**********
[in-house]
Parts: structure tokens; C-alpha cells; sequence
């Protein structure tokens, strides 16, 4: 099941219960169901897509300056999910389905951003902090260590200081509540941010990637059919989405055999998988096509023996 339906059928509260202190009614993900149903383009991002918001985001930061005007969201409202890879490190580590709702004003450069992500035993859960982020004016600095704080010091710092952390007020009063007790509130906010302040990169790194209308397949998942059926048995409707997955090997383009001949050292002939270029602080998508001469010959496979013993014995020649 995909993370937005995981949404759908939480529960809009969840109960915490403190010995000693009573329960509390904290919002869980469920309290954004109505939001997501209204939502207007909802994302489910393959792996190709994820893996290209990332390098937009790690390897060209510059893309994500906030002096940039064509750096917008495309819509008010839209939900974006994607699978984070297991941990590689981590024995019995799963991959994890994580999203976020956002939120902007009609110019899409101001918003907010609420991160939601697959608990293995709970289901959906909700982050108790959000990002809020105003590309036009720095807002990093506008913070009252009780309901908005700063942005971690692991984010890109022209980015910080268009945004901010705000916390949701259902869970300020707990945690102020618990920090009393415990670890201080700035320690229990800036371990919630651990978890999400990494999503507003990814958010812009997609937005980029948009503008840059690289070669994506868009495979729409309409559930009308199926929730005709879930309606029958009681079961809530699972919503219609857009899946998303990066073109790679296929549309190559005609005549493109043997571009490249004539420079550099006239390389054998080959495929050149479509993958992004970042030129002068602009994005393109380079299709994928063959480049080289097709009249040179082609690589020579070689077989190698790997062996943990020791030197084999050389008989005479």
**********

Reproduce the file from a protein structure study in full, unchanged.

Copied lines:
[in-house]
Parts: structure tokens; C-alpha cells; sequence
């Protein structure tokens, strides 16, 4: 099941219960169901897509300056999910389905951003902090260590200081509540941010990637059919989405055999998988096509023996 339906059928509260202190009614993900149903383009991002918001985001930061005007969201409202890879490190580590709702004003450069992500035993859960982020004016600095704080010091710092952390007020009063007790509130906010302040990169790194209308397949998942059926048995409707997955090997383009001949050292002939270029602080998508001469010959496979013993014995020649 995909993370937005995981949404759908939480529960809009969840109960915490403190010995000693009573329960509390904290919002869980469920309290954004109505939001997501209204939502207007909802994302489910393959792996190709994820893996290209990332390098937009790690390897060209510059893309994500906030002096940039064509750096917008495309819509008010839209939900974006994607699978984070297991941990590689981590024995019995799963991959994890994580999203976020956002939120902007009609110019899409101001918003907010609420991160939601697959608990293995709970289901959906909700982050108790959000990002809020105003590309036009720095807002990093506008913070009252009780309901908005700063942005971690692991984010890109022209980015910080268009945004901010705000916390949701259902869970300020707990945690102020618990920090009393415990670890201080700035320690229990800036371990919630651990978890999400990494999503507003990814958010812009997609937005980029948009503008840059690289070669994506868009495979729409309409559930009308199926929730005709879930309606029958009681079961809530699972919503219609857009899946998303990066073109790679296929549309190559005609005549493109043997571009490249004539420079550099006239390389054998080959495929050149479509993958992004970042030129002068602009994005393109380079299709994928063959480049080289097709009249040179082609690589020579070689077989190698790997062996943990020791030197084999050389008989005479």